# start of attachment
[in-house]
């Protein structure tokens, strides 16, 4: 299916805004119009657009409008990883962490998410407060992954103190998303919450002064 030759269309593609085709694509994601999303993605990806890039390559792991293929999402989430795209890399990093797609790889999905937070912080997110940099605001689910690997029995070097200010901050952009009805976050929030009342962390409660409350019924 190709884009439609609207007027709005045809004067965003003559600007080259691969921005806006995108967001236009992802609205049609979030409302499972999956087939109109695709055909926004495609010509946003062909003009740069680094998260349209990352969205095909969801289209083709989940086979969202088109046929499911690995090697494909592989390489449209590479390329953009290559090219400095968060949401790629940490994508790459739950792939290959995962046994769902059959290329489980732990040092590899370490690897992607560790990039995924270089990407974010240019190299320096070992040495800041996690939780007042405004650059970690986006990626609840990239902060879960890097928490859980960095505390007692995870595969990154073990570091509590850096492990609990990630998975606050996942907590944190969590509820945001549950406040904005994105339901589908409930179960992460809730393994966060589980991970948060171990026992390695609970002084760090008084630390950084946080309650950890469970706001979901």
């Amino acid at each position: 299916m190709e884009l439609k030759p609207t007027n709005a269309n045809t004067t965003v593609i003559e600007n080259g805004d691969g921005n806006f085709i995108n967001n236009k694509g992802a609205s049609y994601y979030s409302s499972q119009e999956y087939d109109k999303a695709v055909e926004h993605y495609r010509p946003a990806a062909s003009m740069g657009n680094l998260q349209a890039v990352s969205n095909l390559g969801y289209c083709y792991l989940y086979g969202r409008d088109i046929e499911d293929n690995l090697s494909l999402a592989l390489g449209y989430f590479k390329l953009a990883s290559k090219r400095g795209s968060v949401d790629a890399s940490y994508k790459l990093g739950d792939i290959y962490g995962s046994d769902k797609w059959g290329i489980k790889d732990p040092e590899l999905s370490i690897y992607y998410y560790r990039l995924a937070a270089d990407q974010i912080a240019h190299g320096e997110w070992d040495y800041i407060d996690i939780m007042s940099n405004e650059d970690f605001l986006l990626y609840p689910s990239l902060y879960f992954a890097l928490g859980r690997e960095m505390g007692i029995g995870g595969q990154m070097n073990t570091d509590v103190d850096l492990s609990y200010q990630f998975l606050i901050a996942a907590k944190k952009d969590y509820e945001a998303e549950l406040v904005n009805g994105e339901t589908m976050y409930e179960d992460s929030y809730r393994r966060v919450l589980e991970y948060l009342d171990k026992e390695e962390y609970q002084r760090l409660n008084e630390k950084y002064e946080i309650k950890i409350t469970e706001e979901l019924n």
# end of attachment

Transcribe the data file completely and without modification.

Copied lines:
[in-house]
């Protein structure tokens, strides 16, 4: 299916805004119009657009409008990883962490998410407060992954103190998303919450002064 030759269309593609085709694509994601999303993605990806890039390559792991293929999402989430795209890399990093797609790889999905937070912080997110940099605001689910690997029995070097200010901050952009009805976050929030009342962390409660409350019924 190709884009439609609207007027709005045809004067965003003559600007080259691969921005806006995108967001236009992802609205049609979030409302499972999956087939109109695709055909926004495609010509946003062909003009740069680094998260349209990352969205095909969801289209083709989940086979969202088109046929499911690995090697494909592989390489449209590479390329953009290559090219400095968060949401790629940490994508790459739950792939290959995962046994769902059959290329489980732990040092590899370490690897992607560790990039995924270089990407974010240019190299320096070992040495800041996690939780007042405004650059970690986006990626609840990239902060879960890097928490859980960095505390007692995870595969990154073990570091509590850096492990609990990630998975606050996942907590944190969590509820945001549950406040904005994105339901589908409930179960992460809730393994966060589980991970948060171990026992390695609970002084760090008084630390950084946080309650950890469970706001979901």
């Amino acid at each position: 299916m190709e884009l439609k030759p609207t007027n709005a269309n045809t004067t965003v593609i003559e600007n080259g805004d691969g921005n806006f085709i995108n967001n236009k694509g992802a609205s049609y994601y979030s409302s499972q119009e999956y087939d109109k999303a695709v055909e926004h993605y495609r010509p946003a990806a062909s003009m740069g657009n680094l998260q349209a890039v990352s969205n095909l390559g969801y289209c083709y792991l989940y086979g969202r409008d088109i046929e499911d293929n690995l090697s494909l999402a592989l390489g449209y989430f590479k390329l953009a990883s290559k090219r400095g795209s968060v949401d790629a890399s940490y994508k790459l990093g739950d792939i290959y962490g995962s046994d769902k797609w059959g290329i489980k790889d732990p040092e590899l999905s370490i690897y992607y998410y560790r990039l995924a937070a270089d990407q974010i912080a240019h190299g320096e997110w070992d040495y800041i407060d996690i939780m007042s940099n405004e650059d970690f605001l986006l990626y609840p689910s990239l902060y879960f992954a890097l928490g859980r690997e960095m505390g007692i029995g995870g595969q990154m070097n073990t570091d509590v103190d850096l492990s609990y200010q990630f998975l606050i901050a996942a907590k944190k952009d969590y509820e945001a998303e549950l406040v904005n009805g994105e339901t589908m976050y409930e179960d992460s929030y809730r393994r966060v919450l589980e991970y948060l009342d171990k026992e390695e962390y609970q002084r760090l409660n008084e630390k950084y002064e946080i309650k950890i409350t469970e706001e979901l019924n």